“If a resolution of disapproval passed, it would be vetoed by the president,” Senator Tim Kaine (D., Va.) explained to the Washington Post. “If he could convince one-third plus one in one house of Congress to stick with him on the veto, that amounts to ‘no action.’ Which is then defined as ‘approval.’ That’s a very deferential standard for the president.”

That’s why some national-security hawks supported Cotton and Rubio, even as they offered amendments that most senators regarded as poison pills. The current legislation has the advantage of at least establishing that majorities in both chambers of Congress opposed the deal, proponents say, though it allows President Obama to claim that he worked within the process established by law.

“If you’re going to get Congress involved, the question is to what end and what are the ultimate implications of it?” says one GOP operative close to several senators involved. “It’s to give Obama a 34-vote threshold for approval of this deal.”

Cotton and Rubio’s maneuvers hardly required Democrats to block all amendments. Their proposals — which would have required Iran to close its nuclear facilities and to recognize the state of Israel, respectively — had no chance of becoming law. Under the rules of the Senate, those amendments would have been erased and superseded by the broader Iran bill.

Republican leaders declined to use their own procedural power to get around those Democratic objections because they want to proceed to other legislation, including the passage of a trade bill that GOP leaders believe will “prove they can govern.” Senator John Thune (R., S.D.), the conference chairman, says it would take too much time to force a vote on each amendment over the objections of the Democrats.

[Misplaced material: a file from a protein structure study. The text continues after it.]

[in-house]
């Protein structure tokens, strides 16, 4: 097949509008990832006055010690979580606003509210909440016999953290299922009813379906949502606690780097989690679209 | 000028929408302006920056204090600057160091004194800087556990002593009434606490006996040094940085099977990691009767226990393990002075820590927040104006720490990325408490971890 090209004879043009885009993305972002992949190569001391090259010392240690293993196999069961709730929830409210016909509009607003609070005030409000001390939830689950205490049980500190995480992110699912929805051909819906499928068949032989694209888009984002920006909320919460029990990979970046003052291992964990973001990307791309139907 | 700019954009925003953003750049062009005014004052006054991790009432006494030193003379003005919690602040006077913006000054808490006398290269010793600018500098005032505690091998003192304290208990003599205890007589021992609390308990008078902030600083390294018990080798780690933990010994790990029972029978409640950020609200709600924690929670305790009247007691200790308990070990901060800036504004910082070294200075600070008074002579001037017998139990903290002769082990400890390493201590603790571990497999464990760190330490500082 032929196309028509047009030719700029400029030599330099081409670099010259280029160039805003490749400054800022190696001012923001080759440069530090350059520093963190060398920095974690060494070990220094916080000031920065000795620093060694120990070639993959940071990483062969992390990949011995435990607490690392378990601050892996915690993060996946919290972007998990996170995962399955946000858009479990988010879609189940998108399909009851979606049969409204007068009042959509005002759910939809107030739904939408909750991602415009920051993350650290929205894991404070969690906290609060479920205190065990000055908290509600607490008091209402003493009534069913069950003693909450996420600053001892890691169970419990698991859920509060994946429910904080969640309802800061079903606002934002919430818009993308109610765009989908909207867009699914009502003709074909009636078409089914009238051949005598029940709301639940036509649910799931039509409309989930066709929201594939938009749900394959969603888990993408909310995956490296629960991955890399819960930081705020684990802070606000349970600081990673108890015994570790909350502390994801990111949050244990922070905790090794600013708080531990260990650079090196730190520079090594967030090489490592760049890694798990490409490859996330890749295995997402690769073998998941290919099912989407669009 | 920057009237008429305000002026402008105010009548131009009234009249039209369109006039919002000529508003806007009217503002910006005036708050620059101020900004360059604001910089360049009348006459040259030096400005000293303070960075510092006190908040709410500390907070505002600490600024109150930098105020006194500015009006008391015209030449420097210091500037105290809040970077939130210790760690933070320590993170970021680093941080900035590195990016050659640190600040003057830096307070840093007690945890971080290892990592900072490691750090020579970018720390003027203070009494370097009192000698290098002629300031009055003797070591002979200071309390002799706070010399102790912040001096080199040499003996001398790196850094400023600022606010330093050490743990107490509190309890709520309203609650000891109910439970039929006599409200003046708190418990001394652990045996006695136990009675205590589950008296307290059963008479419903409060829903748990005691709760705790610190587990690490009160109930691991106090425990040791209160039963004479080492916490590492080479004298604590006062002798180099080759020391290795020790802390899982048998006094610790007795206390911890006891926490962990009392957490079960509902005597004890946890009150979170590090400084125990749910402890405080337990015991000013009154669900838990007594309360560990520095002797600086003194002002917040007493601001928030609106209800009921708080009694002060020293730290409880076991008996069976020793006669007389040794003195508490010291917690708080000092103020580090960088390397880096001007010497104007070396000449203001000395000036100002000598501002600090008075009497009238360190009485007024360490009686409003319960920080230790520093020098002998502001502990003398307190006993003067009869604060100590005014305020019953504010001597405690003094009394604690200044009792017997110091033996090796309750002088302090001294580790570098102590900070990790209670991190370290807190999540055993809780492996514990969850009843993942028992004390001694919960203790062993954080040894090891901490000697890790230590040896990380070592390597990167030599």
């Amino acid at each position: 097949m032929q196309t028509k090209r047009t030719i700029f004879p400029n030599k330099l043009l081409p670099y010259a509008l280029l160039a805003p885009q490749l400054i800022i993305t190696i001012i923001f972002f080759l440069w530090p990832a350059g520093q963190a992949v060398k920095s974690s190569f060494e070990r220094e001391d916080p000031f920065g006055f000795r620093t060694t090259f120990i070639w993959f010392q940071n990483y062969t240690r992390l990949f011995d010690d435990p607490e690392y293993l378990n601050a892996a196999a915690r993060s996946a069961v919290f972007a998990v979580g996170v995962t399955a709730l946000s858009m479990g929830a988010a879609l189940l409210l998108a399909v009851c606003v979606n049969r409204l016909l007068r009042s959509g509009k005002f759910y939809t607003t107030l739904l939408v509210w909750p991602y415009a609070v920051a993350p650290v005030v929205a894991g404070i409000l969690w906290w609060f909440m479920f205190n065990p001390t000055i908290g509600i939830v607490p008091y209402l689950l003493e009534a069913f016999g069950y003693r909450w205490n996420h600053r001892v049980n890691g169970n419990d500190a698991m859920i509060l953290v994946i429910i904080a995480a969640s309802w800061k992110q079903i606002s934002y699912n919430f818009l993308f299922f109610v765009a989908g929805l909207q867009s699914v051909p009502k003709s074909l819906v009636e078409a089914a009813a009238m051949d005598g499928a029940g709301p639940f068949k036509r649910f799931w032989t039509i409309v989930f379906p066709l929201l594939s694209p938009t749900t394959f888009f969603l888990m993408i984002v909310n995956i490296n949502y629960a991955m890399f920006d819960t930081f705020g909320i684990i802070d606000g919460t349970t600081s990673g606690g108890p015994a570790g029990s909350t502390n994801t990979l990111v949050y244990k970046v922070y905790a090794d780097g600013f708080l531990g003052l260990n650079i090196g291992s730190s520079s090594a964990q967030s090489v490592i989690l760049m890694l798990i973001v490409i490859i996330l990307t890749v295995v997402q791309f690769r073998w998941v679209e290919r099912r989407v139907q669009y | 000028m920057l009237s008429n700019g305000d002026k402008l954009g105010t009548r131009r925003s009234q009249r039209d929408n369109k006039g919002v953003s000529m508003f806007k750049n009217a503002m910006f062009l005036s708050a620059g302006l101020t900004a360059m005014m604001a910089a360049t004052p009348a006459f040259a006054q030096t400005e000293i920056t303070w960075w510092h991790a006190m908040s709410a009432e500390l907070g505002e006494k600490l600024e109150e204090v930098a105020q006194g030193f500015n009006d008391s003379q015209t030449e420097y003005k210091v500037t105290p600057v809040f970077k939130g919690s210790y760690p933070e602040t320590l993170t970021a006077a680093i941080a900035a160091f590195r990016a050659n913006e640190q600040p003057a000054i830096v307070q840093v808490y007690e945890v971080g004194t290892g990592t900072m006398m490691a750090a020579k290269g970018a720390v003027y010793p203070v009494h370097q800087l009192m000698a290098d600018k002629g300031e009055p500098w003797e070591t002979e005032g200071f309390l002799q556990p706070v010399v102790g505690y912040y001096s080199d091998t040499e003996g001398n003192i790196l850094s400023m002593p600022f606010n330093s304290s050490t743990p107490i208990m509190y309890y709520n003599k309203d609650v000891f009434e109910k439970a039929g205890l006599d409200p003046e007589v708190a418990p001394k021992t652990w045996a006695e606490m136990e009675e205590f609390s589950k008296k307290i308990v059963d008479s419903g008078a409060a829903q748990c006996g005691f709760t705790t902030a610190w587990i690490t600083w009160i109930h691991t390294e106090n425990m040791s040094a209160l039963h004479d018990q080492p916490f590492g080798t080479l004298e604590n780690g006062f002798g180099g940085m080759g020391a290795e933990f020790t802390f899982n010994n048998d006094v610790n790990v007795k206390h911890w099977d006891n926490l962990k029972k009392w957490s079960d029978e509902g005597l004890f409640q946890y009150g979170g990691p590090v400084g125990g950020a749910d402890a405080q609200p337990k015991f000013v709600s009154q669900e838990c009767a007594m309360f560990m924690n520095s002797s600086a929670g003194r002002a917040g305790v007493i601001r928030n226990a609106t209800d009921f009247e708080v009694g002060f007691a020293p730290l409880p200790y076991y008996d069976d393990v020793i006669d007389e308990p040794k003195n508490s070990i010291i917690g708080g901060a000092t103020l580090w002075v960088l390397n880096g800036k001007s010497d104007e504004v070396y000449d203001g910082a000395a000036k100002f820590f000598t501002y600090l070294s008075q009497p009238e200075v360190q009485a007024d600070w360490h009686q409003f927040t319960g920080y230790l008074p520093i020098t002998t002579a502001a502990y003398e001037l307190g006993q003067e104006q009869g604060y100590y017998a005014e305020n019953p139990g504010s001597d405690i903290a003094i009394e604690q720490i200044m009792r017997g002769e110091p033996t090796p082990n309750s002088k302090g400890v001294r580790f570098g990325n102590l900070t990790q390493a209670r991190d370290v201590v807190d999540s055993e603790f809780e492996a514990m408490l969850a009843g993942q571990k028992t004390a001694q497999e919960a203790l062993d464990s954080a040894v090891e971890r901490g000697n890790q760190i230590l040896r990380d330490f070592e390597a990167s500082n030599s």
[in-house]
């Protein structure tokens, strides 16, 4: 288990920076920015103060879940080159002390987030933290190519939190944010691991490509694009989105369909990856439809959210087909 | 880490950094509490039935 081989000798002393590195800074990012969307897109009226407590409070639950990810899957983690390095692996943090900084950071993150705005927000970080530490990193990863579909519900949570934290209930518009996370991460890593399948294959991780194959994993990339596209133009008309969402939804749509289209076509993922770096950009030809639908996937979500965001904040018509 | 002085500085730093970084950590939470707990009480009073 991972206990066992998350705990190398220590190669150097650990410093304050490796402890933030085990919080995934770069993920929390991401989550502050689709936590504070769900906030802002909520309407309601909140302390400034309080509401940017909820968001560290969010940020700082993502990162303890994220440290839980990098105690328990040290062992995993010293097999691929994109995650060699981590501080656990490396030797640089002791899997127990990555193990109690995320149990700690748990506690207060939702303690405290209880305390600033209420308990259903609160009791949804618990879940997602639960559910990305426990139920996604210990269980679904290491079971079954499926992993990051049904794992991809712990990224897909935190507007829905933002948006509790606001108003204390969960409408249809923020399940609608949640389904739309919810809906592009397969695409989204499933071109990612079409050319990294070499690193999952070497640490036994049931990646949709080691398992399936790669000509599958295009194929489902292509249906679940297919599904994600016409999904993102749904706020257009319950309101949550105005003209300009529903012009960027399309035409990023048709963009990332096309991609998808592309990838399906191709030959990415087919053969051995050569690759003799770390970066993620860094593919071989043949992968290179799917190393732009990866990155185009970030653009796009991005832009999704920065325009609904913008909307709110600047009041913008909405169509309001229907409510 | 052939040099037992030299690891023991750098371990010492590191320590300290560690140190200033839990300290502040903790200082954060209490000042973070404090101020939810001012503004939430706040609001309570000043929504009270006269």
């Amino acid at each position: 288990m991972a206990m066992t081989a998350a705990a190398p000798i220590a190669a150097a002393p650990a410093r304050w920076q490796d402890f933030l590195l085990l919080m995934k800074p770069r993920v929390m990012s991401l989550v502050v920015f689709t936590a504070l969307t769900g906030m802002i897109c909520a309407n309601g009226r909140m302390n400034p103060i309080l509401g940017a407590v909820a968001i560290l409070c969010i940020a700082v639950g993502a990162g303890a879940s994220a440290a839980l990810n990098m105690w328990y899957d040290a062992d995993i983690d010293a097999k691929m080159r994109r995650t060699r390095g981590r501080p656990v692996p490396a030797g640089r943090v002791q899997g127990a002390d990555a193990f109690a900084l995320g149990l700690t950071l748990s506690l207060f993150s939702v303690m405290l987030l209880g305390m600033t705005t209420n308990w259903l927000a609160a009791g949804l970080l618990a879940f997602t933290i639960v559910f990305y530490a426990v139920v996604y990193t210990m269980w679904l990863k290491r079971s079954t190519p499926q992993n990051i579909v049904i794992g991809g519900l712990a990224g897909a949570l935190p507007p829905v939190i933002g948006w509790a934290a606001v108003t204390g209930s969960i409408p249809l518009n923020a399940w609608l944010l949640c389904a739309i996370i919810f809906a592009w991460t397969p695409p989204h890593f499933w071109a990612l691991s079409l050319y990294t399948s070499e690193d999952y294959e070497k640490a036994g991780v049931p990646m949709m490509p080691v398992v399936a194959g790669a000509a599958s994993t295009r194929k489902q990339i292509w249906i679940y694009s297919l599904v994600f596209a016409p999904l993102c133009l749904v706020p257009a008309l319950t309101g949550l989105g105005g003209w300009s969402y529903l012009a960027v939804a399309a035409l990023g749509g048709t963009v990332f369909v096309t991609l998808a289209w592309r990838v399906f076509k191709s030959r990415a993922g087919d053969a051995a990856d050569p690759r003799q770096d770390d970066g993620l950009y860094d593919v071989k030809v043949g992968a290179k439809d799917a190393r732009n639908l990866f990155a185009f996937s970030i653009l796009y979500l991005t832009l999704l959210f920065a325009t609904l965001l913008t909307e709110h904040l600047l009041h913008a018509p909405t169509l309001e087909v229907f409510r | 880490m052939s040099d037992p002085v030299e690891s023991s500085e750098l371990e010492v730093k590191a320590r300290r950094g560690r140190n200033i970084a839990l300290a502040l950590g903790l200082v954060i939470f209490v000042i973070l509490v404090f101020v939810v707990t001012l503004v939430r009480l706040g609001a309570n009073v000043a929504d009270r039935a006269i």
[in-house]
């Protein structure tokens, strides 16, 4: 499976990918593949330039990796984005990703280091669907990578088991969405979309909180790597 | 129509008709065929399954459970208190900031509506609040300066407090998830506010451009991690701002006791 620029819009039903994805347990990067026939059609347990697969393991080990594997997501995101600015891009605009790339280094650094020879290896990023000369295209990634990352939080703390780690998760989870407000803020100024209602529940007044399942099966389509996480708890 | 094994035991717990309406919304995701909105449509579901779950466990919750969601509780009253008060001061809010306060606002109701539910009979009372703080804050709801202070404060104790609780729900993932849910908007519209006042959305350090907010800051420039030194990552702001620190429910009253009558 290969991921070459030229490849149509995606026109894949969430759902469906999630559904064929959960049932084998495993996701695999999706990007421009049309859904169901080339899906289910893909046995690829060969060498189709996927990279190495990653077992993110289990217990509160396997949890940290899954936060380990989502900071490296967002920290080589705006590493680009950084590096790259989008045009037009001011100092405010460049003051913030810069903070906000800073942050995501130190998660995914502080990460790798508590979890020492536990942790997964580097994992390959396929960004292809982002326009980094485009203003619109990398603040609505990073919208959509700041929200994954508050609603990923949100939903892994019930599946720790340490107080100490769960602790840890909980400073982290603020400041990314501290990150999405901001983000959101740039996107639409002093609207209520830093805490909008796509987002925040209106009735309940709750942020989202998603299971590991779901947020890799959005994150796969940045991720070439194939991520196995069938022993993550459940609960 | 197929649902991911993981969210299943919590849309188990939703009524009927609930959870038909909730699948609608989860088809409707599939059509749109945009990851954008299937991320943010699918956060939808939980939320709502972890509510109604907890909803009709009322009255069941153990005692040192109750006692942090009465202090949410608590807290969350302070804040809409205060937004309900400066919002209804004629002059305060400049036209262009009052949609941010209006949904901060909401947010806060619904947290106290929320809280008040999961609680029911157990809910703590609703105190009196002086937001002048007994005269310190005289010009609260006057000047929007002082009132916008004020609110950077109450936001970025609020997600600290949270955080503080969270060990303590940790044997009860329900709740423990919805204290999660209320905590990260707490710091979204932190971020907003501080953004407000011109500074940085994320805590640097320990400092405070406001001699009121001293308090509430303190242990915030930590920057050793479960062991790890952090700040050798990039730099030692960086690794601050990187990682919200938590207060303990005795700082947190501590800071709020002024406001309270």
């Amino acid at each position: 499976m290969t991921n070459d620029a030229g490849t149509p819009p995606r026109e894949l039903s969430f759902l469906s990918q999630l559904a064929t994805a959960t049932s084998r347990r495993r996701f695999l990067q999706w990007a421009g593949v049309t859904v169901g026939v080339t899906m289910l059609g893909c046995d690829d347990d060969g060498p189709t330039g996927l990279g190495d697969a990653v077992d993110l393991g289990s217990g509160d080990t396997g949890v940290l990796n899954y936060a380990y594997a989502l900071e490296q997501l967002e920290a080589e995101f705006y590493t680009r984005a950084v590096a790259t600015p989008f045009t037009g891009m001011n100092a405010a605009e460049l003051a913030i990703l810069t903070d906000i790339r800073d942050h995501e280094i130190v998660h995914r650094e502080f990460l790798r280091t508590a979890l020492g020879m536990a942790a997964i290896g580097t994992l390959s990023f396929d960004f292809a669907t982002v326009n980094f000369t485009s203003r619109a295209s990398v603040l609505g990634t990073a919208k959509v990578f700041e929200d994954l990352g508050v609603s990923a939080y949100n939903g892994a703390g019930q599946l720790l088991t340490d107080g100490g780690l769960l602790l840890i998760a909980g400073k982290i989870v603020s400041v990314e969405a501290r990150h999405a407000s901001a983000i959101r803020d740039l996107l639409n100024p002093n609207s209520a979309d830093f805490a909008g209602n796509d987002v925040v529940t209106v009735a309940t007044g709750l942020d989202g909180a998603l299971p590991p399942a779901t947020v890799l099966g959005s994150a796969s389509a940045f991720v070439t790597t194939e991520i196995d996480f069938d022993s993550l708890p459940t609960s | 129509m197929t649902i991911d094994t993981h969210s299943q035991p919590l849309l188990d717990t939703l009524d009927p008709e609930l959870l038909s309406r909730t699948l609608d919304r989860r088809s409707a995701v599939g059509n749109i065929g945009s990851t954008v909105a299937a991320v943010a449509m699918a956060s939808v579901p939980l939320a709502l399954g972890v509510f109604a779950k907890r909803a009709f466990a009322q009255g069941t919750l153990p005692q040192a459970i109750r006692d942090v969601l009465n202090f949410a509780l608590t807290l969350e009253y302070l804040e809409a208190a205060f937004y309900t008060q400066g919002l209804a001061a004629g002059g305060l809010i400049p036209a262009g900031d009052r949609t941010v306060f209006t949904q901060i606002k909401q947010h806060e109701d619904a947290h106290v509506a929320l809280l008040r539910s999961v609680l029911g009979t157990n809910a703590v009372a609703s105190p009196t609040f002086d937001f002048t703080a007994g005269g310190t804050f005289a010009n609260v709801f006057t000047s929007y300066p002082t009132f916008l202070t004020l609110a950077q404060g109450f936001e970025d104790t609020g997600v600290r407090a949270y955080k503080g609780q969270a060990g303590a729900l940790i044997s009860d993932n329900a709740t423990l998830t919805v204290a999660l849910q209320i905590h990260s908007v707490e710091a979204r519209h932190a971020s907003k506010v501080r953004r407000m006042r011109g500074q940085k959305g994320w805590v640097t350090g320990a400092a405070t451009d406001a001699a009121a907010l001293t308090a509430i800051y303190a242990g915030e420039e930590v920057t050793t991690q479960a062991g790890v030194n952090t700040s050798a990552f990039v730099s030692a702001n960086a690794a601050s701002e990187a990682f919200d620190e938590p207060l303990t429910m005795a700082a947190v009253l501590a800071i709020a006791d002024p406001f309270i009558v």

“The coin of the realm in the Senate is floor time, and we’ve got [a trade-promotion-authority bill],” Thune says. “We’ve got the FISA deadline coming up at the end of the month; we’ve got the highway [bill] deadline coming up at the end of the month; there’s just a lot of stuff that we need to try and transact and, you know, you could stay on this thing indefinitely but I’m not sure what that really gets you.”

It’s surprising that Cotton finds himself at odds with party leadership over foreign policy. As a Tea Party congressman-turned-Senate candidate, Cotton was supposed to bridge the divide between the establishment and grassroots wings of the GOP. McConnell spoke regularly with Cotton when he was first mulling a Senate bid, and praised his maiden speech — an extended treatment of national-security policy.

“I just wanted to congratulate the junior senator from Arkansas for an extraordinary initial speech and look forward to his leadership on all of these issues in the coming years,” McConnell said in March.

A few weeks later, Cotton’s brand of “leadership” frustrates some colleagues. “He’s in the position Cruz was in two years ago,” says one senior GOP Senate aide who praises Cruz for playing a “constructive” role in this debate. “Trying to raise his profile.”

Cruz refuses to revel in such unexpected compliments, choosing to defend Cotton and criticize Democrats instead.

“Democrats, because they were afraid of voting on those amendments, used that procedural step as an excuse to take their marbles and go home.”

“Senator Cotton and Senator Rubio both exercised their prerogatives as members of the Senate to force a vote on important amendments that would materially advance our national security,” he tells NR. “And the Democrats, because they were afraid of voting on those amendments, used that procedural step as an excuse to take their marbles and go home.”

— Joel Gehrke is a political reporter for National Review.